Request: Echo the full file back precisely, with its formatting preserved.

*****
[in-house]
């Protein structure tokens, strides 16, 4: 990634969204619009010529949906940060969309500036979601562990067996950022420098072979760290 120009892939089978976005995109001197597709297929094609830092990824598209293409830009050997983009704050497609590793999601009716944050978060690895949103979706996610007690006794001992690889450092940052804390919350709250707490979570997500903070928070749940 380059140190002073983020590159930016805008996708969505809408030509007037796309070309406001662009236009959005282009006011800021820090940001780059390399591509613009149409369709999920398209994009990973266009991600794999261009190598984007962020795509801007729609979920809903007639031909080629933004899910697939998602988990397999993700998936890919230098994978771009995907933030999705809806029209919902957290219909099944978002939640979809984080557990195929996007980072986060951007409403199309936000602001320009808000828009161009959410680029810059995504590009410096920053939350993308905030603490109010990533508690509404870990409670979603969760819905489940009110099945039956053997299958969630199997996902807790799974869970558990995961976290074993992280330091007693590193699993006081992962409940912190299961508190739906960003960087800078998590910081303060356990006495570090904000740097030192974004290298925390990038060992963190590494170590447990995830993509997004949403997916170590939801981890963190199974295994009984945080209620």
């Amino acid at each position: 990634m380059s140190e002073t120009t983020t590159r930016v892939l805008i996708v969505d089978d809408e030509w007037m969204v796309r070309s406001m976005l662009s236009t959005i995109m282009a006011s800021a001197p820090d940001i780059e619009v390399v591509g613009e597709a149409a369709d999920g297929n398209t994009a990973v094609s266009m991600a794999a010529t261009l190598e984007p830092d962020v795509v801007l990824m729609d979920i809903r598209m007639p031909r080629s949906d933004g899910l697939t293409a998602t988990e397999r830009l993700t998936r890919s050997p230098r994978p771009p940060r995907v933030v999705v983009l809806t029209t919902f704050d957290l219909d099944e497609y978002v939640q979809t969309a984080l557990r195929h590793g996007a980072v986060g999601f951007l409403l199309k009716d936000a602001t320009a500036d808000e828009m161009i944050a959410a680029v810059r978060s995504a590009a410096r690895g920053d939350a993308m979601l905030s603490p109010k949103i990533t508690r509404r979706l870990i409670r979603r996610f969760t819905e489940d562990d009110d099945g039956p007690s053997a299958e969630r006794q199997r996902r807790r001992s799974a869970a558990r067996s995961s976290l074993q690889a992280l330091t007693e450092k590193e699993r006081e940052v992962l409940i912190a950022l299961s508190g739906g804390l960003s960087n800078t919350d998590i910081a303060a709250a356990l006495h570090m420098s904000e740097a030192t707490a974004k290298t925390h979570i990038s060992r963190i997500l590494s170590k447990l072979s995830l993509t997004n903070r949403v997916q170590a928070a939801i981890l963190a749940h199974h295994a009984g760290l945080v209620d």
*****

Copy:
[in-house]
């Protein structure tokens, strides 16, 4: 990634969204619009010529949906940060969309500036979601562990067996950022420098072979760290 120009892939089978976005995109001197597709297929094609830092990824598209293409830009050997983009704050497609590793999601009716944050978060690895949103979706996610007690006794001992690889450092940052804390919350709250707490979570997500903070928070749940 380059140190002073983020590159930016805008996708969505809408030509007037796309070309406001662009236009959005282009006011800021820090940001780059390399591509613009149409369709999920398209994009990973266009991600794999261009190598984007962020795509801007729609979920809903007639031909080629933004899910697939998602988990397999993700998936890919230098994978771009995907933030999705809806029209919902957290219909099944978002939640979809984080557990195929996007980072986060951007409403199309936000602001320009808000828009161009959410680029810059995504590009410096920053939350993308905030603490109010990533508690509404870990409670979603969760819905489940009110099945039956053997299958969630199997996902807790799974869970558990995961976290074993992280330091007693590193699993006081992962409940912190299961508190739906960003960087800078998590910081303060356990006495570090904000740097030192974004290298925390990038060992963190590494170590447990995830993509997004949403997916170590939801981890963190199974295994009984945080209620």
């Amino acid at each position: 990634m380059s140190e002073t120009t983020t590159r930016v892939l805008i996708v969505d089978d809408e030509w007037m969204v796309r070309s406001m976005l662009s236009t959005i995109m282009a006011s800021a001197p820090d940001i780059e619009v390399v591509g613009e597709a149409a369709d999920g297929n398209t994009a990973v094609s266009m991600a794999a010529t261009l190598e984007p830092d962020v795509v801007l990824m729609d979920i809903r598209m007639p031909r080629s949906d933004g899910l697939t293409a998602t988990e397999r830009l993700t998936r890919s050997p230098r994978p771009p940060r995907v933030v999705v983009l809806t029209t919902f704050d957290l219909d099944e497609y978002v939640q979809t969309a984080l557990r195929h590793g996007a980072v986060g999601f951007l409403l199309k009716d936000a602001t320009a500036d808000e828009m161009i944050a959410a680029v810059r978060s995504a590009a410096r690895g920053d939350a993308m979601l905030s603490p109010k949103i990533t508690r509404r979706l870990i409670r979603r996610f969760t819905e489940d562990d009110d099945g039956p007690s053997a299958e969630r006794q199997r996902r807790r001992s799974a869970a558990r067996s995961s976290l074993q690889a992280l330091t007693e450092k590193e699993r006081e940052v992962l409940i912190a950022l299961s508190g739906g804390l960003s960087n800078t919350d998590i910081a303060a709250a356990l006495h570090m420098s904000e740097a030192t707490a974004k290298t925390h979570i990038s060992r963190i997500l590494s170590k447990l072979s995830l993509t997004n903070r949403v997916q170590a928070a939801i981890l963190a749940h199974h295994a009984g760290l945080v209620d």